• The central focus is the experience and not the outcome.
  • Being free to explore and express themselves.
  • Open-ended and flexible opportunities that promote positive dispositions.
  • The sharing of ideas with other children and adults.
  • A relaxing and fun experience.
  • Direct observation by educators to track children’s use of resources and tools.
  • Educators use higher-level questioning techniques that require children to interpret art and explain their process.

Through process art, children can demonstrate that they are unique and capable individuals.

Characteristics, benefits and disadvantages of product art

Product art on the other hand is often aligned with craft making. Its characteristics include:

  • Instructions to follow.
  • Children use identical resources and tools at the same time.
  • A pre-made model of the end result.
  • Everyone is doing and creating the same thing.
  • Right and wrong ways with an educator correcting mistakes.
  • Children may get frustrated easily.
  • Pressure to create the product for decoration.
  • Diminished creativity.
  • Lower-level thinking focused on product and instructions.
  • Children may learn a variety of techniques.
  • Everyone takes part in the project at the same time.
  • Children practise listening and observing.
  • Educators may assess the end product rather than the process.
  • Educators may focus on the use of gross and fine motor skills, encouraging children to use the same tools all at once, like scissors.

How do you support process art within the learning environment?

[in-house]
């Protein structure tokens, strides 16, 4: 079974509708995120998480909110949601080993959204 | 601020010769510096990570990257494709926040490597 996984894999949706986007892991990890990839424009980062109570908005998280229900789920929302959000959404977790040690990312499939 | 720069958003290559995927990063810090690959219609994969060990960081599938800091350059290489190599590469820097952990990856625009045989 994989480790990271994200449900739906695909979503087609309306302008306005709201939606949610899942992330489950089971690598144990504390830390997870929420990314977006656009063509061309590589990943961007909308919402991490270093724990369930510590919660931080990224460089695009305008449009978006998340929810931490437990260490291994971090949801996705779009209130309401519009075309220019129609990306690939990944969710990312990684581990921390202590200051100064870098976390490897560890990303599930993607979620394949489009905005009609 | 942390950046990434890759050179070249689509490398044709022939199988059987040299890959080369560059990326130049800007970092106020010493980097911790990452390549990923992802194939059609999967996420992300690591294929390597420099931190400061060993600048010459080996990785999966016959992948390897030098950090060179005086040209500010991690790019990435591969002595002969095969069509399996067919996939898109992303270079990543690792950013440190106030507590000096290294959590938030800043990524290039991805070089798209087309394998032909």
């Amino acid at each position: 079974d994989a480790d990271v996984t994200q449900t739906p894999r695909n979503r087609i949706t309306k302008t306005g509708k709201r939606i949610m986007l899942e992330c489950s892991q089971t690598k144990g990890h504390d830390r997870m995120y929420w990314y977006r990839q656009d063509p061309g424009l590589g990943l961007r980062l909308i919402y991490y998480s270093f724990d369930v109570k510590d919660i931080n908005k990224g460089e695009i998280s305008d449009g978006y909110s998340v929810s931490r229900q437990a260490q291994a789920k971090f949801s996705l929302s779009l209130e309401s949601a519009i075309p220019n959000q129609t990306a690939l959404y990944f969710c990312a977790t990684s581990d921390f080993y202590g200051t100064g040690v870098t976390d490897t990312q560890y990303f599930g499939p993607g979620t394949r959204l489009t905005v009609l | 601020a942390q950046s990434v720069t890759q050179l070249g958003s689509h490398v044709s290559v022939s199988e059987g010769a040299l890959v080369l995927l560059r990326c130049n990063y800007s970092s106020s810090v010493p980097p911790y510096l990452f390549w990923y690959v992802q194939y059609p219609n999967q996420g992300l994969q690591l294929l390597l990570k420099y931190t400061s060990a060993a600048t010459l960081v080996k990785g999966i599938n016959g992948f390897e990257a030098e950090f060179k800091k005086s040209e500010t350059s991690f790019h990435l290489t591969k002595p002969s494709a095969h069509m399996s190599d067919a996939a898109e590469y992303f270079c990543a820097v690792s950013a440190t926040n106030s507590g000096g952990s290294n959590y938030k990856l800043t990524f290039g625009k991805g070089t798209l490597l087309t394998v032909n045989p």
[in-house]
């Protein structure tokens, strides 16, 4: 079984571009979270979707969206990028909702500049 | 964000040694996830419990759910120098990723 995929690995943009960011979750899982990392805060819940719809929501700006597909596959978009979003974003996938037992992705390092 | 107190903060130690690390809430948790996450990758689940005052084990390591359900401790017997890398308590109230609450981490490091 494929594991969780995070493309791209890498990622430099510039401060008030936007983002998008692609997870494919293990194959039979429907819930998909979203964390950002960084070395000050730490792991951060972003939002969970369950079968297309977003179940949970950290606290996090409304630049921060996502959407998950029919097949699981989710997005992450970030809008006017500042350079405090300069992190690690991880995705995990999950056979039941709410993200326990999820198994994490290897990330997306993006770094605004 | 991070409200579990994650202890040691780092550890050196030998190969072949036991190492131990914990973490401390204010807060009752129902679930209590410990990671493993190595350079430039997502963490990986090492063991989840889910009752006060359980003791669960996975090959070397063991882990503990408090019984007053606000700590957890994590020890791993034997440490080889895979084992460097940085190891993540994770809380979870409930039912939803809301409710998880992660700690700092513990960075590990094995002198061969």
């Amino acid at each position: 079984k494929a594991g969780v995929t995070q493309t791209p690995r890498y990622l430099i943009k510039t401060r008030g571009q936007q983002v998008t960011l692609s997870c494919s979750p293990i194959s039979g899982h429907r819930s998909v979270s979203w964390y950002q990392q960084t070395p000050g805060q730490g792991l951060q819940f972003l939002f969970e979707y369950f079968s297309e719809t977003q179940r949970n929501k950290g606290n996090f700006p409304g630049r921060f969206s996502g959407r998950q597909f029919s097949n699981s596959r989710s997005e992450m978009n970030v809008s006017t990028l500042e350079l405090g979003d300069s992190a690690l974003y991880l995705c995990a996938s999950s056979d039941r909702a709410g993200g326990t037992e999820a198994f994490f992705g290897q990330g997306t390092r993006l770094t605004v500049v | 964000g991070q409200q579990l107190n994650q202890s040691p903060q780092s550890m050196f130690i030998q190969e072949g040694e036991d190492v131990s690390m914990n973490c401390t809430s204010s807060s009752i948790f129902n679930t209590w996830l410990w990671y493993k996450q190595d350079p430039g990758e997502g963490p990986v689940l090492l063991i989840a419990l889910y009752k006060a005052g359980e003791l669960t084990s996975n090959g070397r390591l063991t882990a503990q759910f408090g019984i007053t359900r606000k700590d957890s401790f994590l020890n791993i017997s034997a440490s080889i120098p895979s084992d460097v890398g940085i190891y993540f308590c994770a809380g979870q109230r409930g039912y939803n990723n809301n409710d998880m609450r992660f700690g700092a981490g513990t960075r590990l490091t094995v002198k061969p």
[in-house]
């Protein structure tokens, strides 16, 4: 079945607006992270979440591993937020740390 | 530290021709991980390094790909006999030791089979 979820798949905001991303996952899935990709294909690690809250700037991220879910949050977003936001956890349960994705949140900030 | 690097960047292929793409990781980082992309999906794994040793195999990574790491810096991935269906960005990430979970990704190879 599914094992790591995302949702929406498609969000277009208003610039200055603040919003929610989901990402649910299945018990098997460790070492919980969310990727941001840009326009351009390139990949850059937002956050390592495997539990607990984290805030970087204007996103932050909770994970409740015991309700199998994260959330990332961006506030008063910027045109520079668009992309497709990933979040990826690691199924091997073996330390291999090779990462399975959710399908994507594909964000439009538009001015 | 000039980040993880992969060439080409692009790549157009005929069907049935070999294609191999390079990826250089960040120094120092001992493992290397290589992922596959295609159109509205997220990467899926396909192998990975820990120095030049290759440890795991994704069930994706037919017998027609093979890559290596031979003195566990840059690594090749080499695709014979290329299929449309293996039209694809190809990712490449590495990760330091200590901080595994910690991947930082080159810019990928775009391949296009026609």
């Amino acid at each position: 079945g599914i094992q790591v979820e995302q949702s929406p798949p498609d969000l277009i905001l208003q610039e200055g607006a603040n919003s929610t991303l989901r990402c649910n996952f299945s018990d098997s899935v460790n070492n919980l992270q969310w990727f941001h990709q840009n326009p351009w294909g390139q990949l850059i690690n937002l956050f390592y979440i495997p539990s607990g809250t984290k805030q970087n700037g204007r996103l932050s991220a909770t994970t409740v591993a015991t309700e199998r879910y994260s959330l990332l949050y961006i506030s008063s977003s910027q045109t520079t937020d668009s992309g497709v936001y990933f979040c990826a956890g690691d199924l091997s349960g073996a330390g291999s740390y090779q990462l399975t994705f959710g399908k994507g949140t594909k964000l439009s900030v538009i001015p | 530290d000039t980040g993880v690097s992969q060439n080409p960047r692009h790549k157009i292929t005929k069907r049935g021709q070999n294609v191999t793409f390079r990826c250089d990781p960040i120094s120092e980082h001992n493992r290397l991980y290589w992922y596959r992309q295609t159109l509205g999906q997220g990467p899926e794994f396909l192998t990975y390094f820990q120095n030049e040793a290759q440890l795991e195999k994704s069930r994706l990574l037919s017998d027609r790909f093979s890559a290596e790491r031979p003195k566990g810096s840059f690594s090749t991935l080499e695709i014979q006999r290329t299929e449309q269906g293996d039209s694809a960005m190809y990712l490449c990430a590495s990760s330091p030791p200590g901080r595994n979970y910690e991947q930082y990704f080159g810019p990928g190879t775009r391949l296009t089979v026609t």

“Within the learning environment,” says Reagan, “we support process art by not telling the children what their artwork should be and avoid setting expectations of their artwork. We also provide a broad range of mediums for children to use within their art, such as paint, pencils and clay.”

“Another element that we consider is how we engage children in art in different environments, such as the outdoors and how different spaces may influence aspects such as lighting. This encourages children to explore shadows and textures.”

“Recently our Treasure Cove studio created a mosaic Christmas tree. The children used a hammer to break apart some old tiles we had from when the service was built. The use of hammers sparked discussions around safety when it came to using the tools and how sharp the tiles were.”

“The children placed the tiles onto an old chalkboard to create the shape of a Christmas tree. They engaged in dialogue about what they think a Christmas tree looks like and what their tree looks like at home. They then continued this experience by creating unique ornaments and decorations to add to the mosaic.”

Grow your career with Petit Early Learning Journey

At Petit ELJ, we believe it is important for our teams to observe, document, have conversations and encourage growth on topics that are central to children’s education and care. Reflection is a big part of what we do, and our teams are passionate about quality improvement and advocating for children’s rights.

We offer a shared commitment to the knowledge and theories of teaching across all our services. All team members receive a thorough induction process, ongoing professional development and access to our learning management system.

Are you ready to grow your career with Petit Early Learning Journey?